Blind boxes are just a marketing method, and cannot become a symbol of the brand, because they easily duplicated. The products and services provided behind the blind boxes are the key.
Take Pop Mart as an example. The company has its own intellectual property rights and has cooperation agreements with many big name designer groups. Pop Mart’s flagship product “Molly” (a little girl designed with pursed lips and big blue eyes) is very popular amongst consumers. Supported by such fancy designer product, and the blind box marketing, the company is able to reap juicy awards.
Without solid products that deliver value, no company can go far. Once the wave of blind boxes subsides, a company without good products may never be able to catch the next wave.
Pop Mart’s rivals have appeared already. Miniso, for example, opened its Top Toy not long ago. Bilibili, one of the largest video and social platforms in China, acquired Actoy, an e-commerce company dealing in toys. Even Sunac, a real estate giant, has launched blind box products.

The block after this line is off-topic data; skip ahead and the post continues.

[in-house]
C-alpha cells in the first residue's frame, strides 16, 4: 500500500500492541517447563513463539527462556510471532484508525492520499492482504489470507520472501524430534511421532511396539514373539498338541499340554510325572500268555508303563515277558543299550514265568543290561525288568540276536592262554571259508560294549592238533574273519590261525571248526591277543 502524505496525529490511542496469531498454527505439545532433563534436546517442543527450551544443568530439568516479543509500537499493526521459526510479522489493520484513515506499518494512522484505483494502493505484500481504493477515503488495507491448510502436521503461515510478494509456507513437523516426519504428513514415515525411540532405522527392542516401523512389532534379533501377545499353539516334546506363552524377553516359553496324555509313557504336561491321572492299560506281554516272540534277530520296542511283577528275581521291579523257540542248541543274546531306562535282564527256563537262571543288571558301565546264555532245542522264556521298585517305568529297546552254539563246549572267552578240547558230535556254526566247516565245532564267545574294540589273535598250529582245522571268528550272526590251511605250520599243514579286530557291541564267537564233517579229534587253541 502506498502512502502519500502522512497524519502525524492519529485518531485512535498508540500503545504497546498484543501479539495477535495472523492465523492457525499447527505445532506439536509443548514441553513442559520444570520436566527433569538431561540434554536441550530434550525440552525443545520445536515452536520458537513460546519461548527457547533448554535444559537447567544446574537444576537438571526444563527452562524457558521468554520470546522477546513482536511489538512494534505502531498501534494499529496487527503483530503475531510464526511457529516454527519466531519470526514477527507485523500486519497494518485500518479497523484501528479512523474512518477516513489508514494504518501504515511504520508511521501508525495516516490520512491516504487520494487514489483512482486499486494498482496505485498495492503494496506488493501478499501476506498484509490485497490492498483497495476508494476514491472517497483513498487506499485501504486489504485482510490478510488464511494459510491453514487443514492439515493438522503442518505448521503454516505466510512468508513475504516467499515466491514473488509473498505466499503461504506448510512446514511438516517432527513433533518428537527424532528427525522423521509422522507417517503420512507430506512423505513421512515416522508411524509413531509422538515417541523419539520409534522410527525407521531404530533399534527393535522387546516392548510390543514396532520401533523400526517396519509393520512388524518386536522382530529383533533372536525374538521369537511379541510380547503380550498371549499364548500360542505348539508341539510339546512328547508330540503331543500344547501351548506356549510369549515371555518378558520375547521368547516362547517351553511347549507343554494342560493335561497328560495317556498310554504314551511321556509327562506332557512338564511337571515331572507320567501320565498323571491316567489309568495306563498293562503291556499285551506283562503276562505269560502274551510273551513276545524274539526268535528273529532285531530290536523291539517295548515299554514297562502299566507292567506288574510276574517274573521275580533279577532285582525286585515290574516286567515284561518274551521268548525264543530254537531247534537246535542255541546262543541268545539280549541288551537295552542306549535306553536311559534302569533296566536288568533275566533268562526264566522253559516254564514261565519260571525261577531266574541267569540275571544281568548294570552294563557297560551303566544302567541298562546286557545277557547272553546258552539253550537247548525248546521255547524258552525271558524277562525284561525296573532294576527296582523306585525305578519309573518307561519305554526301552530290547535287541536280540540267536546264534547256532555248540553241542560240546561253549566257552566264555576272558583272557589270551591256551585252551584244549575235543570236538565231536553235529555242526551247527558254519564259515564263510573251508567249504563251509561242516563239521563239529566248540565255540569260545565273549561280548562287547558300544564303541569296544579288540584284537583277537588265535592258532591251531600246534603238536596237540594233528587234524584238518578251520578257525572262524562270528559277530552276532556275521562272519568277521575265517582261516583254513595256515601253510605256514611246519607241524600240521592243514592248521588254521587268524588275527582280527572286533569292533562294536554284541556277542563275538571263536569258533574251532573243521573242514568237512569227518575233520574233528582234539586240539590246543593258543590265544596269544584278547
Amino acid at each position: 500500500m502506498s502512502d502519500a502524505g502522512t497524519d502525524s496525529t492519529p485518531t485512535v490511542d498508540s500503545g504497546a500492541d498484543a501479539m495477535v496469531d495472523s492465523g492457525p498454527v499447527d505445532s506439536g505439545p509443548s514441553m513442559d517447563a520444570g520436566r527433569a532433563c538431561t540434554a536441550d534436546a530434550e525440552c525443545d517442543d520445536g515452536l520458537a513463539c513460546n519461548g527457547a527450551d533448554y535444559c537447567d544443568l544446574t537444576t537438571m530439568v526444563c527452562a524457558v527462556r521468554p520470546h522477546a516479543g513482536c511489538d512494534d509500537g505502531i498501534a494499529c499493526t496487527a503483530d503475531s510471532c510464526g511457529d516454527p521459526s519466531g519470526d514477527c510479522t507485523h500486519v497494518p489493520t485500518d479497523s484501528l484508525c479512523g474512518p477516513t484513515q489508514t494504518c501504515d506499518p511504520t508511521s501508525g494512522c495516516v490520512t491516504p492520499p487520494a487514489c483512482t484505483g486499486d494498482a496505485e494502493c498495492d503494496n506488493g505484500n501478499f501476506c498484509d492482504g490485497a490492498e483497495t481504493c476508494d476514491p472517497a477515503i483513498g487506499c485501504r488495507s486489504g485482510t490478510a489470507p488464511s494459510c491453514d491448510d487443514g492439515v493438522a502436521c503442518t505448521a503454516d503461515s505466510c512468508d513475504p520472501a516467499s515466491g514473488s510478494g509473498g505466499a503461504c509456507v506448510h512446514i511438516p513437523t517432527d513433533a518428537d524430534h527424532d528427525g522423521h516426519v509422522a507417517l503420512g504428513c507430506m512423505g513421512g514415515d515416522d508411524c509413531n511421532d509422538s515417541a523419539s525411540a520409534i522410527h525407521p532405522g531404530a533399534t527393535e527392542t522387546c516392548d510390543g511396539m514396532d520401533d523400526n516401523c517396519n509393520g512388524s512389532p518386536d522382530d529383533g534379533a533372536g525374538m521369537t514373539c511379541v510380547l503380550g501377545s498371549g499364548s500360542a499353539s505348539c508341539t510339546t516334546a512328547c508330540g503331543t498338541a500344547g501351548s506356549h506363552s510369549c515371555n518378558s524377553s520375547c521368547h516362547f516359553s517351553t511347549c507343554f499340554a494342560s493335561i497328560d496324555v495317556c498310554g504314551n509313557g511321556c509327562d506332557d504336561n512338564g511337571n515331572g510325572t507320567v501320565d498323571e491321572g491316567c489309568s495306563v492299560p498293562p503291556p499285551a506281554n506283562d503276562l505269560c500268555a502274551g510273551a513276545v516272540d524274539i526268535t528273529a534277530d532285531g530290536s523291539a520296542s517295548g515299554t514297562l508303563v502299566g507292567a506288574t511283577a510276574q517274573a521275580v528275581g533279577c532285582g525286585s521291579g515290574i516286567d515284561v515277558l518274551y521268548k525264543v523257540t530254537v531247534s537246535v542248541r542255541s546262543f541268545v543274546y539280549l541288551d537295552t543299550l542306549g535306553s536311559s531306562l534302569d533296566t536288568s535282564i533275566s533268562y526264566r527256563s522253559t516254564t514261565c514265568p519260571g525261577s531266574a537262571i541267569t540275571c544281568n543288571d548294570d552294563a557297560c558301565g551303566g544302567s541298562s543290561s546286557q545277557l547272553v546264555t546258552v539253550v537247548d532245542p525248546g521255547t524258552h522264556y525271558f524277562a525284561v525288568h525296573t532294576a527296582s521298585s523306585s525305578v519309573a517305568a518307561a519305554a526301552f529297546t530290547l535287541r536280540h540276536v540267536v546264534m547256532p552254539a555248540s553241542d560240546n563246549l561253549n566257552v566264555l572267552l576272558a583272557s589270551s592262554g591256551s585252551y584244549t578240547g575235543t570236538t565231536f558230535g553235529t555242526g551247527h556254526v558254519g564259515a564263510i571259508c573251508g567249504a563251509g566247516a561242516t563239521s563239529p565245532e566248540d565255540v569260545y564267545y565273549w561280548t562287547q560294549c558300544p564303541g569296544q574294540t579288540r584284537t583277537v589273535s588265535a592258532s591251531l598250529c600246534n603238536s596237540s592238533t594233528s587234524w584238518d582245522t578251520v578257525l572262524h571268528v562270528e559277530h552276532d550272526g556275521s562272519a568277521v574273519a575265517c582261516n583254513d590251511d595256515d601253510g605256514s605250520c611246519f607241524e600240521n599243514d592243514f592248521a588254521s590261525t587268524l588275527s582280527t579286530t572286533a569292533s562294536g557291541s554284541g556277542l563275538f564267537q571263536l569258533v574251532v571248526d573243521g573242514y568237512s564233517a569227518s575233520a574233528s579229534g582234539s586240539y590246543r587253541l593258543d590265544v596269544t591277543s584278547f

Market players such as Pop Mart do need to consider how to persuade consumers to love products such as Molly on the one hand and launch more successful innovative games on the other hand.
Last but not least, a word of caution for enterprises and investors: A blind box is like a box of chocolate, you will never know what you are going to get.
This article originally appeared in China Daily here.
Wang Qi is a Professor of Marketing at CEIBS. For more on her teaching and research interests, please visit her faculty profile here.